I started the week with a code red on my phone. This can be one of three things: a disastrous warehouse fire, the share price going up or our CEO taking an initiative. The chances of any of the three happening are fantastically remote so I was hoping for a warehouse fire, which at least would get rid of all the products we can't sell.
But no, the alert was an unprompted action by our CEO, the bewigged Linton Spivey. Last year, we set him up with a Twitter account and a few thousand paid-for followers so he could communicate directly with all and sundry.
The world has been on tenterhooks for six months but now he's finally tweeted: 'Micro-drone has delivered an unidentified bra to my back garden. Very excited.'
The board is in a frozen state as we digest the implications of Spivey's tweet. What exactly is he excited about? We're hoping it's the bra because if it's the technology, we're stuffed. We're like the German High Command in 1940 waiting to hear what new country Hitler has decided to invade. We all have to follow him with unquestioning obedience (linked to our share options), but Spivey's decision is likely to be catastrophic if not apocalyptic.
I've decided that business works better with the absolute minimum of technology and CEO input. Technology doesn't give you transparency; it just shows you more clearly what you don't know, and CEOs show you what they don't know every time they make a decision. Quite honestly, we'd be better served by having a cuddly toy instead of a CEO. It would certainly make PR a lot easier.
Worryingly, there's still no word from Spivey. He doesn't have any children so he doesn't have the domestic technology consultants I'm blessed with.
Whatever my slacker son Henry asks for at Christmas, I know our IT director, Mike Lamb, will be wanting for the company in the new year. Of course, he never gets anything because Spivey doesn't know the difference between an iPad and a shin pad.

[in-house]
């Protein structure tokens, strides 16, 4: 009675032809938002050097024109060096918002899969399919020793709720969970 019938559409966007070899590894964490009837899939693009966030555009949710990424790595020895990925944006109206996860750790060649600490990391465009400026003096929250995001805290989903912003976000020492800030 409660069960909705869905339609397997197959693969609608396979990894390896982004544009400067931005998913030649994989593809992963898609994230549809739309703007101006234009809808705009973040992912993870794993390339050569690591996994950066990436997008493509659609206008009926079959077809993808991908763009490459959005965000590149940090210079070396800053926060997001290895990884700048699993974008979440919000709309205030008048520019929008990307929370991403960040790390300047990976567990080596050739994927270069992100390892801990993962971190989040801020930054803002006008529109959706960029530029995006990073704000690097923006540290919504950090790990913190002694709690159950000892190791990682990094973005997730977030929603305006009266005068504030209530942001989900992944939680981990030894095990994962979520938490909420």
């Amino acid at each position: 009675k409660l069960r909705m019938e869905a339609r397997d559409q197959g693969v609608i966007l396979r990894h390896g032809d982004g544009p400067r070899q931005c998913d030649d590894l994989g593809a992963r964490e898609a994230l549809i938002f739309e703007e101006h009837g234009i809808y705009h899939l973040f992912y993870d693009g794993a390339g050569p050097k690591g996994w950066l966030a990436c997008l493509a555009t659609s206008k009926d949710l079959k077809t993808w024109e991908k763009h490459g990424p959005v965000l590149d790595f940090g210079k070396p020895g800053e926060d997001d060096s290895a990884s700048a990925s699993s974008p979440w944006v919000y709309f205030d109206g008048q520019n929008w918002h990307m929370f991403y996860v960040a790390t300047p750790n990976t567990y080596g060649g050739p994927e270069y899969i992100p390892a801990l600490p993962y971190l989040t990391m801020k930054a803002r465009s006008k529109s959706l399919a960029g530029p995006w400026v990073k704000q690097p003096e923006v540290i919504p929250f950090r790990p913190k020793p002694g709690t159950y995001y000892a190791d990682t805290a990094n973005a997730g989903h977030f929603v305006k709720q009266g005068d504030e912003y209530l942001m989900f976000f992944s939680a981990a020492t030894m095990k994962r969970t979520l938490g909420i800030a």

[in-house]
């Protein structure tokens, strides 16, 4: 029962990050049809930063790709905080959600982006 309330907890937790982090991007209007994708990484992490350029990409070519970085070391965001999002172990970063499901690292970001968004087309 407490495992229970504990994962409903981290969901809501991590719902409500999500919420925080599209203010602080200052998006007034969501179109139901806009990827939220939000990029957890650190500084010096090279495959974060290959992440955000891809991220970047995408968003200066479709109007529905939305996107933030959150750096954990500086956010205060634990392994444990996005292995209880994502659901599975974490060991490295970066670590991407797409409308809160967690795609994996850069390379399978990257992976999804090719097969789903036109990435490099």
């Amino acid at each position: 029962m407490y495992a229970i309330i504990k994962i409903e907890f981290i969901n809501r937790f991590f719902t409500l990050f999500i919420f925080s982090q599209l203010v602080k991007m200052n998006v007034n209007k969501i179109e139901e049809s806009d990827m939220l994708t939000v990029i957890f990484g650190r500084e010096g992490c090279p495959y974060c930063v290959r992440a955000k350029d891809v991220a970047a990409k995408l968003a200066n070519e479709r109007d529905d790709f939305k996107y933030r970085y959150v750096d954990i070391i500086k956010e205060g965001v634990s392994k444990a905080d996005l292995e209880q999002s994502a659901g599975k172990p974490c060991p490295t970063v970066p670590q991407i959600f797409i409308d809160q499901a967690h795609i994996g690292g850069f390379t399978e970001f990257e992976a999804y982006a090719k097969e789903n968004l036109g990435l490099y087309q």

Now Mike's come up with this brilliant new scheme called BYOD, which I initially thought was a new sport diffusion range from FCUK but apparently it means Bring Your Own Device to work. This is heaven for geeks but probably means our general counsel will be bringing in a trouser press.
It's BYOD day. A lot of people in marketing are showing off their latest gadgets and using rectal scans to access their email. I think I also saw a guy from accounts carrying his old desktop PC across the car park. I don't know whether this is an upgrade on the IT they already have in accounts or if he's fly tipping.
It reminds me of when Spivey decided that we could all slash travel costs if everyone used video conferencing (and insisted we have a nationwide roadshow to explain it). Everyone hated video conferencing - why wouldn't you want to go to Barcelona for a meeting? I used it for a while but I managed to reduce the definition on my camera so I came across as about four pixels - I could've been riding a donkey naked and no one would have known.
Finally. At the board meeting, there was a mini-helicopter in the middle of the table squatting on a packet of one of our surgical devices. My heart sank. It wasn't the bra Spivey was excited about. He wants us to become Amazon and deliver our products by drone - never mind that they're used by doctors in the bowels of hospitals (and patients).
Mike Lamb was already there, wearing his Google Glass specs - recently acquired from the US. The immediate effect of them is that you want to punch the wearer, which I call hateable technology.
Halfway through the meeting, Spivey demonstrated his new toy by revving up the helicopter and making it lift off. At the same time, Mike Lamb's glasses recorded Spivey's wig being blown across the room and live streamed it to the rest of the organisation.
At the end of the meeting, we had a new policy, NMFT, which loosely translates as No More Technology. I think it's going to fly.
Guy Browning can be contacted at www.guybrowning.co.uk